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Wednesday, December 22, 2010

Vaccine Times: Measles kills 11 children in Pakistan

One thing that really dismays me about Americans is that they could generally care less about the goings on in the rest of the world.  Especially if something horrible is going on outside of Europe, and there seems to be a general consensus to ignore stuff if people suffering have a different skin colour compared to most Americans.

A recent measles outbreak has killed 11 children in Pakistan’s district of Dadu, according to Spero News. Health workers in the affected area have demanded new immunization centers to reach as many children as possible. Fortunately it appears the situation is under control, and over 4,000 children in the area have been vaccinated during the last couple of weeks in November. One woman in the affected area, has already lost 3 of her 4 children to the outbreak:
Gulann watches with empty eyes as the WHO doctors check the children’s arms for the vaccination mark. Her five year old daughter Sapona, half asleep, holds her tightly, as if afraid that she too would vanish from her life. Gulann has lost three of her four children in the measles outbreak, and Sapona all her siblings. Despite the sadness that grips everyone in Karapur, the women bring colorful fabrics and drop them on a “charpai” – a low wide hammock- for their WHO guests to sit, attesting the resilience of Pakistani hospitality. Dr Laghari uses the charpai as his examining coach to check Sapona’s temperature, her skin and her arm. “She is doing fine, and she has been vaccinated”, he says, his face openly relieved.
Gulann explains to the team that she had brought her kid to a doctor in the fish market “Aneela, woke up one day with a high fever and diarrhoea, and then I saw that she could not breath normally, I knew it was bad so I took her to the doctor. He gave her medication and admitted her in the hospital but she died. Ayaz and Kajul got sick later, and they died last week. They were not even admitted to the Hospital”. Too often hospitals are overcrowded and do not have a proper isolation room for contagious diseases. Admitting a case of measles could put at risk the rest of the patients. Gulann looks at her daughter with painstriken eyes “I have only Sapona left with me now” she whispers, caressing her daughter’s fingers softly.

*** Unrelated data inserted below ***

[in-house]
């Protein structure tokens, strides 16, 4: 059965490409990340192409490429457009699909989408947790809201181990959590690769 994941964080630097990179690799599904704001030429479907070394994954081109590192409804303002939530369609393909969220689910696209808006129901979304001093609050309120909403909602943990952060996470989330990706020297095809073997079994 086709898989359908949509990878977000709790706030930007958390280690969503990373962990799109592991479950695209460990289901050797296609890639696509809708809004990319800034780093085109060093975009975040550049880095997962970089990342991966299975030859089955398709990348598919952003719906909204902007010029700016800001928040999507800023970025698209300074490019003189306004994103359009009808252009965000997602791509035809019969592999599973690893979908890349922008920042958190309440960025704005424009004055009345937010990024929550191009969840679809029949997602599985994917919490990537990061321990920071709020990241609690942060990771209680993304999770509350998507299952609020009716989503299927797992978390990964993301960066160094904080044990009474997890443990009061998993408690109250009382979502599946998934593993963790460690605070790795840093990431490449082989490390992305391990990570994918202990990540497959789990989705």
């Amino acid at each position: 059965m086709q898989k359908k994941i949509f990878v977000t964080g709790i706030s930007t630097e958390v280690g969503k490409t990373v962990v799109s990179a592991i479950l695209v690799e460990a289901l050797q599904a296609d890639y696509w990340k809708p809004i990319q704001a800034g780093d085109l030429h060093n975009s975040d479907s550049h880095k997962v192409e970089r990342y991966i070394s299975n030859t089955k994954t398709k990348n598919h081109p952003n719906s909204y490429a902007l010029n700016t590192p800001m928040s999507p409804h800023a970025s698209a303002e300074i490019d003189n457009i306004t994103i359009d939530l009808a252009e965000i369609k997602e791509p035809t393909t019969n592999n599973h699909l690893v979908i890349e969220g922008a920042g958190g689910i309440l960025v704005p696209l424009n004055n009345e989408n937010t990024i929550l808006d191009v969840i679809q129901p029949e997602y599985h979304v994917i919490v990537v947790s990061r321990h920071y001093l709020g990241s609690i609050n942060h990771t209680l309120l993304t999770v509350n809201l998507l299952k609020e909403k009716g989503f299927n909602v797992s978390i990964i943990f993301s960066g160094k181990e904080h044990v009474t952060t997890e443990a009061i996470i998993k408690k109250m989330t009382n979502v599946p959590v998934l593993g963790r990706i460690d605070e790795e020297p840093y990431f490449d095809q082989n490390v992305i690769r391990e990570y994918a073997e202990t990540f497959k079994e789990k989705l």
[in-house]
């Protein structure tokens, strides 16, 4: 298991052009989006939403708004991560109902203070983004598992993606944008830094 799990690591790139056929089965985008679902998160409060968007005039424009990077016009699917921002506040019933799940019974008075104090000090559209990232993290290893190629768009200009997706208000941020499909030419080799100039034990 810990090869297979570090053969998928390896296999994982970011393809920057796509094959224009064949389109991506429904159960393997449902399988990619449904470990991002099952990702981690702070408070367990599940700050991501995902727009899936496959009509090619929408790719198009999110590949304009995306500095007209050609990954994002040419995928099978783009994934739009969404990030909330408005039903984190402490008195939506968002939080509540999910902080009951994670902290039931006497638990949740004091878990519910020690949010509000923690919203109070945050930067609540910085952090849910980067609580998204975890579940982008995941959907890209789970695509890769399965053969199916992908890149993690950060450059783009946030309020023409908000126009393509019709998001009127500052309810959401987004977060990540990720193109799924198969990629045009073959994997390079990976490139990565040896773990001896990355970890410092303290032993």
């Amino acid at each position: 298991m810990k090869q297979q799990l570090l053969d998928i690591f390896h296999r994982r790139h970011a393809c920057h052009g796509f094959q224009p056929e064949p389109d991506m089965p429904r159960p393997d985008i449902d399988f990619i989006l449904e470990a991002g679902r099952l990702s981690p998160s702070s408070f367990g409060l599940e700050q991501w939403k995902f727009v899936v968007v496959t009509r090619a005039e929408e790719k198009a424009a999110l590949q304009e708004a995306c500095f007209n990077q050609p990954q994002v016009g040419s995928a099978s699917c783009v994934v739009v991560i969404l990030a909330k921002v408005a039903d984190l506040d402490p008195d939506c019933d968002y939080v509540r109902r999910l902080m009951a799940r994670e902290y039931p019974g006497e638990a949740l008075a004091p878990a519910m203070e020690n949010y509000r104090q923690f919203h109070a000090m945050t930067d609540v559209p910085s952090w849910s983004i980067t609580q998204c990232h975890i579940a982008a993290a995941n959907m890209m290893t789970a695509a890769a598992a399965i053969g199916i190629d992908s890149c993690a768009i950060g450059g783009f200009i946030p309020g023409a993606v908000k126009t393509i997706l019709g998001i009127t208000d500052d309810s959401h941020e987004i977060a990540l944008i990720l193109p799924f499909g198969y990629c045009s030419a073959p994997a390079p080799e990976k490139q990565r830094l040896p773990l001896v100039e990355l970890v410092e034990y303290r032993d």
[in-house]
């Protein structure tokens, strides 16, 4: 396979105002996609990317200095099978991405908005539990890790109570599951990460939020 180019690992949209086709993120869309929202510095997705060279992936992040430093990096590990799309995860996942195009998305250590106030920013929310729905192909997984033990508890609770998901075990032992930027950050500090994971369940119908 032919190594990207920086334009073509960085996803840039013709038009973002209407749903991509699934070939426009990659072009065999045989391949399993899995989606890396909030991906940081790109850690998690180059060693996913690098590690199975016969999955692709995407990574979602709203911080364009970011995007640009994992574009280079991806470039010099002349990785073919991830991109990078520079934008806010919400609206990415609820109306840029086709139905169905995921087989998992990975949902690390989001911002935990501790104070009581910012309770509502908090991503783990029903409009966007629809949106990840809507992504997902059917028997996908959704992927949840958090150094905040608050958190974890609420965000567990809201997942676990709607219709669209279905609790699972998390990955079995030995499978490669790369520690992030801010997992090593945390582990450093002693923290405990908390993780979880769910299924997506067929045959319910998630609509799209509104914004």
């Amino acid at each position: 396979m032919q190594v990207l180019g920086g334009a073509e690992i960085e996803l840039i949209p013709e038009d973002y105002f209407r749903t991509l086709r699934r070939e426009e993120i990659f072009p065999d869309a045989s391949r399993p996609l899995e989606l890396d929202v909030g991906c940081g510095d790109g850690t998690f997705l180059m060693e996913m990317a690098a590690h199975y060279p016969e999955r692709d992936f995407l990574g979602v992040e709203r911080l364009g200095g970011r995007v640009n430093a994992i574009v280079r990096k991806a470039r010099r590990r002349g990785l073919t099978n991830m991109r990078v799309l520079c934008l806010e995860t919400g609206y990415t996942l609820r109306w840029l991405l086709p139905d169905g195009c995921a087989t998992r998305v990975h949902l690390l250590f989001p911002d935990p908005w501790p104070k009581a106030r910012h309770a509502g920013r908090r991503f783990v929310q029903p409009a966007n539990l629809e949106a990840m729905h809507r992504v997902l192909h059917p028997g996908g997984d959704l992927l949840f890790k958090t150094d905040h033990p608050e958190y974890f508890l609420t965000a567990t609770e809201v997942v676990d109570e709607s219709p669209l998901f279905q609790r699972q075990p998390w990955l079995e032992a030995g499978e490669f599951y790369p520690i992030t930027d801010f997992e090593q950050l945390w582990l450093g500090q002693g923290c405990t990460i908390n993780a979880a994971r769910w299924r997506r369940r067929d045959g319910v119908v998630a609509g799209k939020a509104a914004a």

I cannot hardly imagine a greater pain than what this mother must be living through right now; words fail me. Children shouldn’t be dying of a vaccine preventable disease, no matter where in the world they happen to live; and those lucky enough to live in countries where a live-saving shot is but a short car ride away should think twice before denying it to their children and putting their lives at the same risk, Gulann’s children’s were. Please, stop playing Russian Roulette with your children’s lives.

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